Seconder: Councillor Julia Ogiehor


Council notes that:

  • The tragedy of the 2017 Grenfell Tower fire, which led to the loss of 72 lives, was caused by Aluminium Composite Material (ACM) cladding;
  • The government banned the use of all combustible materials on the walls of new high rises in November 2018, extending the problem beyond ACM cladding to buildings clad with other flammable materials;
  • The Royal Institution of Chartered Surveyors (RICS) and the UK Council of Mortgage Lenders agreed to the industry External Wall System fire review and certification process resulting in what is known as an EWS1 form;
  • There is no legal requirement for owners to produce EWS1 forms or take remedial action, but many lenders are now refusing to provide mortgages without such a form;
  • Snagging is largely left as a responsibility of residents to take up with developers post-purchase, and even when covered by new build insurance schemes, leaseholders often suffer poor response and cycles of poor quality repair;
  • Remediation costs for cladding are sometimes spiralling to over £100,000 per flat, with many owners forcing these charges back onto leaseholders;
  • December 2020 saw the first case of a leaseholder being bankrupted by costs associated with the crisis;
  • Government plans for leaseholders to sue developers with no financial support will not help many due to: high legal costs, the issue of dangerous cladding being legal at the time buildings were built, and the possibility of developers having since become insolvent;
  • Waking watches, when a person patrols all floors and external areas of a building to give warning in the event of a fire, are being used in buildings at high risk of fire due to cladding, and are costing Londoners an average of over £20,000 per month;
  • Residents and leaseholders, through no fault of their own, are being left in potentially ruinous limbo, unable to mortgage or remortgage and therefore unable to buy and sell.


Council believes that:

  • The combination of this cladding, EWS1 and snagging scandal is having a devastating impact on many residents;
  • The current industry EWS1 process and public funding of remediation works is not fit for purpose and needs rapid attention;
  • The funding given by central government towards remediation works is completely insufficient, and costs are still falling on the shoulders of individual leaseholders;
  • An independent public inquiry should be set up to look at the government’s response to concerns about fire and building safety;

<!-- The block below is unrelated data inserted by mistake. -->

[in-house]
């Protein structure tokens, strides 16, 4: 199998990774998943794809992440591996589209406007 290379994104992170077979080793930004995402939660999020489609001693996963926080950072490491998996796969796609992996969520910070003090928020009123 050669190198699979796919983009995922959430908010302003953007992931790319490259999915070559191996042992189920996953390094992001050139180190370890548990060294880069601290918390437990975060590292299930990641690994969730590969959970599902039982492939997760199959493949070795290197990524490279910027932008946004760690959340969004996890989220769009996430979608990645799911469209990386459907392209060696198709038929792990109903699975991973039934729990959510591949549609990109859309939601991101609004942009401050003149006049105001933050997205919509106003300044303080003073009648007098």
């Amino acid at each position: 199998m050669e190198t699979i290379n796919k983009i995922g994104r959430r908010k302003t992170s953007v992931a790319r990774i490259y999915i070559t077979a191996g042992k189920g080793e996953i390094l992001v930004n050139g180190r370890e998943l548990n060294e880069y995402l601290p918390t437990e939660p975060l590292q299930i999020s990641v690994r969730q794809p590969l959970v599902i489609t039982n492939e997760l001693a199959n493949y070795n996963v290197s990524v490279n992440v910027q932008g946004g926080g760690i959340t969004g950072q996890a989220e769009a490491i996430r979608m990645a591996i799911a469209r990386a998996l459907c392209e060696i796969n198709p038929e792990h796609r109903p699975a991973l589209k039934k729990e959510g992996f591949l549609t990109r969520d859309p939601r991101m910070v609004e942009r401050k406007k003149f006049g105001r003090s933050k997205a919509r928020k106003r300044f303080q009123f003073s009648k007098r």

• The council has a responsibility and arguably a duty of care to residents who have innocently purchased properties granted planning permission by the council;
  • The council should not stand by and leave action to the government and should now step in and take action where legally allowed to.


Council resolves to:

  • Sign up to the End Our Cladding Scandal campaign;
  • Immediately perform an audit and consultation with resident associations of all habitable buildings in Haringey (regardless of tenure) to establish the potential scope of the cladding, EWS1 and snagging issues, with a  ...  view the full agenda text for item 15a

Additional documents:


To consider the following Motions in accordance with Council Rules of Procedure No. 13 pdf icon PDF 319 KB

Motion B


Proposer: Cllr John Bevan

Seconder: Cllr Elin Weston


Protecting local involvement in planning decisions


This Council notes that central government's proposed planning reforms will allow developers to receive automatic planning permission in designated "growth zones", completely bypassing public objections from local residents.


This Council notes that the Housing, Communities, and Local Government Select Committee has concluded that the government's plans will not produce a quicker, cheaper, and more democratic planning system.


This Council believes that this is a "developers' charter" that side-lines local communities, depriving the public of the power to shape our future.


This Council believes that placemaking, the collaborative process by which we can shape our public realm and reinvent public spaces as the heart of our communities, is essential to the future of our Borough. With community participation at its centre, placemaking cannot be successful without the active participation of our residents in decision making, including the right to object to planning applications that do not create or allow for quality public spaces that contribute to residents’ health, happiness, and wellbeing.


This Council believes that there is a pressing need to build more good quality and affordable homes. More than 1.1m homes that received planning permission in England over the last decade are yet to be built, therefore the barrier towards meeting this need is not posed by the current planning system.


This Council believes planning works best when developers and the local community work together to shape local areas and deliver necessary new homes. This Council calls on the government to protect the right of communities to object to any and all individual planning applications.




Additional documents: